14
.
Figure 10.3D and 2D distributions of the amplitude of the wave function
at different instants of time computed with periodic boundary conditions for
α=π/3, B0= 4, β = 100,Ω=1.8, ω = 2π.
.
Figure 11.The amplitude of the wave function at t= 2 computed with zero
boundary conditions (on the left) and with periodic boundary conditions (on
the right) for α=π/3, B0= 4, β = 100,Ω=1.8, ω = 2π.
15
.
Figure 12.The amplitude of the wave function computed with zero boundary
conditions (two upper rows) and with periodic boundary conditions (two lower
rows) for α= 0, B0= 4, β = 100,Ω=1.8, ω = 2π.
4 Conclusions
We have in this study analysed a SUSY Hamiltonian for Bose-Einstein con-
densates and how it describes vorticity under a rotating magnetic field. The
results show that the frequency and amplitude of the magnetic field can effec-
tively control the distribution of vorticity. The results show furthermore that
the SUSY Hamiltonian can describe both vorticity and turbulence by modulat-
ing the factor αin the derived master equation. We find this particularly useful
for numerical studies of vortex and turbulence. We also found that the formed
amplitudes in the quantum hall system which assume horseshoe-shaped vortices
are similar to solitons, which suggests that analytical solutions to these vortices
can be derived. Ultimately, our model suggests that the formation of soliton-
16
like amplitudes depends not only on the rotating magnetic field, but also by
the effect from the boundary conditions, when boundary conditions are absent,
soliton-like amplitudes do not form. Future work emphasize analytical solutions
to the SUSY Hamiltonian model and an investigation of its applicability into
the regime of turbulence and quantum chaos.
17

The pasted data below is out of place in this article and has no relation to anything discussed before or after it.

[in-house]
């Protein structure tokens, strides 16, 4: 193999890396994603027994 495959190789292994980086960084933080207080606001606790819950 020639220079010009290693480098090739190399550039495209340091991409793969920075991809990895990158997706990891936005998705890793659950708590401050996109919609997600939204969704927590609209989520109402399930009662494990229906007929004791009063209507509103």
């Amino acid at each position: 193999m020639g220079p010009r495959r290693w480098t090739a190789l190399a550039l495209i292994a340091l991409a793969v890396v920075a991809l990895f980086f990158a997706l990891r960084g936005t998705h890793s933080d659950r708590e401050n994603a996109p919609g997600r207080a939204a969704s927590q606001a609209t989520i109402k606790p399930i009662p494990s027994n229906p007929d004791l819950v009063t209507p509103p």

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Macrophysical phenomena, such as turbulence, vorticity are normally modelled using fluid-mechanical differential equations and geodesics systems. Other methods may also be of importance to the meteorology community, such as quantum physical operators. In this study we use a novel Hamiltonian and study the vortex formation in the atmosphere of planet Earth under the effects of the gravity density stratification and the electromagnetic field of the planet. The results propose that vorticity in the atmosphere (high and low pressure systems) is driven in major part by the interplay between the earths magnetic field and gravity density. The results show that the quantized behaviour of atmospheric vortices lies in their dominant occurrence on the northern and southern hemispheres. The use of quantum mechanical operators in modelling planetary vorticity reveals also that these vortices arise from the core of the planet and manifest in a most pronounced manner on the surface of the earth where gravity density is experiencing an abrupt phase change. Further research is made on combining this model with earths atmospheric parameters, such as ocean temperatures and circulation, terrestrial oscillation and the sun's magnetic field. The results are important for future developments of climate and weather prediction models.